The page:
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4.0 out of 5 stars
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on 11 June 2012
The other review is misleading. This book is recommended as a text for some PGCE courses and gives a good, if simple, introduction to the intricacies of English and Welsh schooling up to late 2008 (i.e. before Free Schools came on the scene).
The authors' perspective is politically and economically astute and I am finding it a useful guide in my training to become a teacher. It provides the practical introduction to the development of schooling that is often missing from other books I'm reading. It is not a guide to the philosophical concepts on which discussions of education theory are based and a PhD student would probably find this book less useful than a BEd or PGCE level student would, but there are plenty of theory-texts for that purpose.
A good buy if you want to understand the practicalities and the politics of working in schools in England and Wales.
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on 19 April 2013
I am currently in my second year of A Levels and the topic in my Politics A Level is Education Policy. The exam board did not provide any textbook but recommended this book as an 'optional and not compulsory' read.

After working my way through it, I have knowledge far superior to that of my classmates and I personally think it should be made a compulsory textbook when studying education policy.

It has vast amounts of complex and important information but is presented in an easy and straight talking way making it a very easy read.

I commend the writer for creating a book with such in depth debate presented in a practical way and I would recommend this book for anyone interested or studying education policy.
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on 31 October 2013
If you are studying Criminology at University Degree Level this is one of the books you will likely be required to purchase as part of your studies.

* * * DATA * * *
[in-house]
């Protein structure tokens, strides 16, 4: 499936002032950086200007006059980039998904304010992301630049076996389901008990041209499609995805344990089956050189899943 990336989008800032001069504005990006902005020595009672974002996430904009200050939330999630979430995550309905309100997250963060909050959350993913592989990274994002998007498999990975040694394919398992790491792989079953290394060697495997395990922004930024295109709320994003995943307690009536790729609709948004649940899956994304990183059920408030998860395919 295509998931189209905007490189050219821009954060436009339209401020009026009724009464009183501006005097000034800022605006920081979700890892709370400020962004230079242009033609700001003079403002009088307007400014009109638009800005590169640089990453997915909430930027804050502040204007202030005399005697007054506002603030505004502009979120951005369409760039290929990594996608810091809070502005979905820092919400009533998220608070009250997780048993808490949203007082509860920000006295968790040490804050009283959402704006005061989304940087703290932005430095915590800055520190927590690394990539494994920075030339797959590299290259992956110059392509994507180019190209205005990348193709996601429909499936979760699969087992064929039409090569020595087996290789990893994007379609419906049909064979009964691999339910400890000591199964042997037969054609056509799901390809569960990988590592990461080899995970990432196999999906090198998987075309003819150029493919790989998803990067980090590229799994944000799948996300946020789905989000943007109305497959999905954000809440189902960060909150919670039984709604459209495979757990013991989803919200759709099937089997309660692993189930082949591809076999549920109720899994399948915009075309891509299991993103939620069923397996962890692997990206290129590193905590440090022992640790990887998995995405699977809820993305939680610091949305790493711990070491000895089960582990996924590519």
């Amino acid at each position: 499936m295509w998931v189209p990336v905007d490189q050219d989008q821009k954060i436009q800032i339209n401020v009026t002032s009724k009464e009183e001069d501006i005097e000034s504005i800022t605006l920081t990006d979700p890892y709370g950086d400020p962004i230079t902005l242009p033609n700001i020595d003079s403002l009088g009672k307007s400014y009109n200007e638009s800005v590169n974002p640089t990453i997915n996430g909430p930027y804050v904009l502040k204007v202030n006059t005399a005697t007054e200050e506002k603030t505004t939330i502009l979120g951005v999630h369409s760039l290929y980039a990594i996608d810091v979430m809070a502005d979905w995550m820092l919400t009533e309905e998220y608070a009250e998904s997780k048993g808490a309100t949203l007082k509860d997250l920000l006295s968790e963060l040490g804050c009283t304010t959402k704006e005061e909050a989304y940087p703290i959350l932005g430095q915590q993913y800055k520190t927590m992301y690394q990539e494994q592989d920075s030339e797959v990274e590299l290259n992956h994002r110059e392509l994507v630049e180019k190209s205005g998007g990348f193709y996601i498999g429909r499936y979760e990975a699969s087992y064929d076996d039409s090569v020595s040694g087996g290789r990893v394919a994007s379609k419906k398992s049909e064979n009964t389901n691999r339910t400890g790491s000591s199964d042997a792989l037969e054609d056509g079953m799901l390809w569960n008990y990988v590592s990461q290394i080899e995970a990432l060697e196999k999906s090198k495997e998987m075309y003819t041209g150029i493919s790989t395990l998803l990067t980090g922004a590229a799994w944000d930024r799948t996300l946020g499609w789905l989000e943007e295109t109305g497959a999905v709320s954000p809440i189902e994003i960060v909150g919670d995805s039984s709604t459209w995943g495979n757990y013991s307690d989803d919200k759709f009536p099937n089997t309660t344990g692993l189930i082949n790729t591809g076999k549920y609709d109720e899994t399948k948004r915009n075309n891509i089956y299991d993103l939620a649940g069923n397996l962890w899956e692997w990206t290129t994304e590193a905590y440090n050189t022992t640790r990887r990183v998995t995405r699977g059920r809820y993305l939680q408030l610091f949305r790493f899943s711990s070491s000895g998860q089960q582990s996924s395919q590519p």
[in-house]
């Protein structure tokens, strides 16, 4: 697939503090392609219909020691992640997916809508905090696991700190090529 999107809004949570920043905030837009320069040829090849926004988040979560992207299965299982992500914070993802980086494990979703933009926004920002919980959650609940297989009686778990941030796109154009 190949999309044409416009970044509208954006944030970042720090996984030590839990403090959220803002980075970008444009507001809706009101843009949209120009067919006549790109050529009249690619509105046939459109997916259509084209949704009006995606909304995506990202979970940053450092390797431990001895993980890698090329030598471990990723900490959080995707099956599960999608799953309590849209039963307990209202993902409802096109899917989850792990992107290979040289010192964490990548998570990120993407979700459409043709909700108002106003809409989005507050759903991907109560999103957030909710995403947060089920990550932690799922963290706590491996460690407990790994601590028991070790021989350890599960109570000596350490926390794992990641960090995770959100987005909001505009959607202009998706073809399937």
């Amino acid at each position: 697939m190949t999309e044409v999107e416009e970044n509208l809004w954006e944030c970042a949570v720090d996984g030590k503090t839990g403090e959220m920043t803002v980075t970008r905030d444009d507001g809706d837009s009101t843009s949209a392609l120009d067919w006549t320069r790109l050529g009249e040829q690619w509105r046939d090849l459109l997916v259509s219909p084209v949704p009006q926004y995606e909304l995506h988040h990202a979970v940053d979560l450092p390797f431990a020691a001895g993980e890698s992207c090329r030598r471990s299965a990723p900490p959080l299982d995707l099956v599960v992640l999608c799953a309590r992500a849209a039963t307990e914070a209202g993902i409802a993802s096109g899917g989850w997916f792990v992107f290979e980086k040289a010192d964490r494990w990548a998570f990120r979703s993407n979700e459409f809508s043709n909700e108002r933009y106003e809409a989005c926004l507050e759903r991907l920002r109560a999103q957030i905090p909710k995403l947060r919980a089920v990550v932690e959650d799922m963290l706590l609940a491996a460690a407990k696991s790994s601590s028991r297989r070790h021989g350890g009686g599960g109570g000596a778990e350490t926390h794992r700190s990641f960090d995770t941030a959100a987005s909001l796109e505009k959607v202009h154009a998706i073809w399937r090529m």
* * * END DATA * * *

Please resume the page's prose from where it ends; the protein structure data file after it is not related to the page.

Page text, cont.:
My 5 star review is for price, quality of packaging and speed of arrival, plus Amazon Customer Service Support
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on 16 May 2011
The reader looking for a broad analysis of 'Key Issues in Education Policy' will be disappointed.

A more accurate title would be: 'A Description of some English School Education Policies'.

There is nothing in this book about the education policies followed either in other anglophone countries, or in neighbouring countries in Europe. The result is a text that fails to contextualise. How can the reader make sense of the information about the introduction of the National Curriculum in England, for example, without knowing how, or if, this fitted into a wider trend? If the National Curriculum was the chosen policy solution in England, what solutions did other countries choose, and with what results?

Indeed, the authors hardly even mention the different policies pursued in Scotland, Wales or Northern Ireland; they thereby waste a valuable opportunity to compare and contrast different policies, philosophies and outcomes.

The book's evidence base seems somewhat limited; research findings that could help the reader to understand the outcomes of policies are seldom mentioned. Surely it is relevant to ask, for example, how the policies described actually impacted upon student performance. But this kind of question is not addressed.

Furthermore, the text focuses almost exclusively on schools. Policy approaches to education before compulsory school age, education in the workplace, informal and non-formal education, or lifelong learning, are not described. This means that the reader cannot situate the information provided in its wider regional, let alone national or international context.

So, while the authors present a clear and accessible, diachronic description of major developments in English government policy on school education, they have some further work to do before this book can accurately be called 'Key Issues in Education Policy'.
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on 17 November 2014
Useful book.
Thought it would arrive quicker.
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on 29 January 2015
an enjoable book to read and digest
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on 18 October 2015
Makes for an interesting read
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